Mindfulness and Self-Compassion Interventions Target Depressive Symptoms

A new study finds self-coldness predicts depressive symptoms and supports self-compassion as a buffer.


A study from researchers at The University of Groningen in the Netherlands, published in the journal Mindfulness, examines the role that self-compassion and self-coldness play in depressive symptoms. In their study, the researchers find that self-judgment and isolation are strong predictors of depressive symptoms and recommend interventions aimed at improving self-compassion through mindfulness.

“Self-coldness measures harsh judgment towards the self, feelings of isolation, and over identification with negative aspects of oneself or personal experience,” lead author Angélica López explains. “These concepts resemble self-criticism, loneliness, and rumination, three well-known and studied psychological processes that have proved to be detrimental for individuals’ wellbeing.”

Photo Credit: Pixabay

Responding to one’s suffering with self-compassion is characterized by treating one’s self with tenderness and understanding, seeing one’s failures as a part of the human condition, and maintaining mindfulness in painful experiences. The alternative is responding with self-coldness.

In a number of previous studies, self-compassion interventions have been shown to significantly reduce depressive symptoms with effects lasting six months to one year. Past studies have also associated self-coldness with reduced improvements in psychological health. In a 2011 review of the self-compassion literature the researchers found that:

“Patients who are self-critical tend to make fewer improvements in short-term antidepressant medication (imipramine), placebo, or psychotherapy (interpersonal or cognitive– behavioral) treatment.”

The purpose of the current study was to explore the predictive ability of self-compassion on depressive symptoms and the moderating role that self-compassion has on the relationship between self-coldness and depressive symptoms.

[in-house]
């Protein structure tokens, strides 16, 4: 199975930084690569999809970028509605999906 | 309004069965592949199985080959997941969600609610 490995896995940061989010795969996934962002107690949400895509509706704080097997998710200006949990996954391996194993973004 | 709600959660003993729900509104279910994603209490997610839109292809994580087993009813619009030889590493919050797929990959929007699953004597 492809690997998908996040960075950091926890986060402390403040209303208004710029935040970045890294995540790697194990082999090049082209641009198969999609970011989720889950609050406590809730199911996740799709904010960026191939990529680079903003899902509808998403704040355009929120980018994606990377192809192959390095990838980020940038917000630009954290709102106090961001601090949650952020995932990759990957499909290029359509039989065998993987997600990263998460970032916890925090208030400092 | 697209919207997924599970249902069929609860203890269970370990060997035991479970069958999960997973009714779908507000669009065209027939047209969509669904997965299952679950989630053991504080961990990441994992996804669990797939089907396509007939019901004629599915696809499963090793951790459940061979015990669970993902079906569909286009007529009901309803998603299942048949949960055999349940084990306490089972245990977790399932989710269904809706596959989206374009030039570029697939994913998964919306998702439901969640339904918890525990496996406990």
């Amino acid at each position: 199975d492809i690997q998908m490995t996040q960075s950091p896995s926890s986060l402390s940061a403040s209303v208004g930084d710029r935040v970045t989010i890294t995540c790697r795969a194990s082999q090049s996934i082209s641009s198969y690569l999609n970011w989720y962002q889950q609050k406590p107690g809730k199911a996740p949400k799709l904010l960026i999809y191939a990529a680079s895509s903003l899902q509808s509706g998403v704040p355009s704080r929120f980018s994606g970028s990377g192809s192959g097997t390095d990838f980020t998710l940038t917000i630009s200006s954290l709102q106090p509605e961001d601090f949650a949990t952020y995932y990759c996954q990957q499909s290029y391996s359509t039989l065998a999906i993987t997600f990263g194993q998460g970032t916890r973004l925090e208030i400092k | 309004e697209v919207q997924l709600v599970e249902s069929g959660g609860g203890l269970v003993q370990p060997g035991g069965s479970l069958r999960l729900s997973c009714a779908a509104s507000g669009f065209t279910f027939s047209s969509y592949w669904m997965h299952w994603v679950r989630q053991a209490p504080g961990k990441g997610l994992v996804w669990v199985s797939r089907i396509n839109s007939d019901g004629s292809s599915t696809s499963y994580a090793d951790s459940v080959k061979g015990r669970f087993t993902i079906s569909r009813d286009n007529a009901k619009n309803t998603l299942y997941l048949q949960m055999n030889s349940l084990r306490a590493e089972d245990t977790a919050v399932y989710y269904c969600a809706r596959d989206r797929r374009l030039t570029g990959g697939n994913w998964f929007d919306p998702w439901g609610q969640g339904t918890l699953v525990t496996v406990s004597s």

The authors demonstrate self-coldness to be a strong predictor of depressive symptoms, with feelings of isolation being the strongest predictor followed by over-identification with negative feelings and experiences. The authors highlight previous research demonstrating the role self-compassion plays as a buffer between self-coldness and depressive symptoms.

“As proposed in previous studies, we found a significant interaction between self-compassion and self-coldness. Our results showed that cross-sectionally, self-coldness predicted depressive symptoms in individuals with either low or high self-compassion, with a somewhat stronger relationship among those low in self-compassion. In our longitudinal data, self-coldness predicted depressive symptoms only for those individuals low in self-compassion.”

While some have critiqued the positive psychology movement and its emphasis on self-compassion, others have framed self-compassion as a form of resistance to the neoliberal imperative for self-perfection. The importance that self-compassion interventions place on utilizing perspective taking and mindfulness through experiences of suffering contests the idea that one should aspire to a constant state of happiness.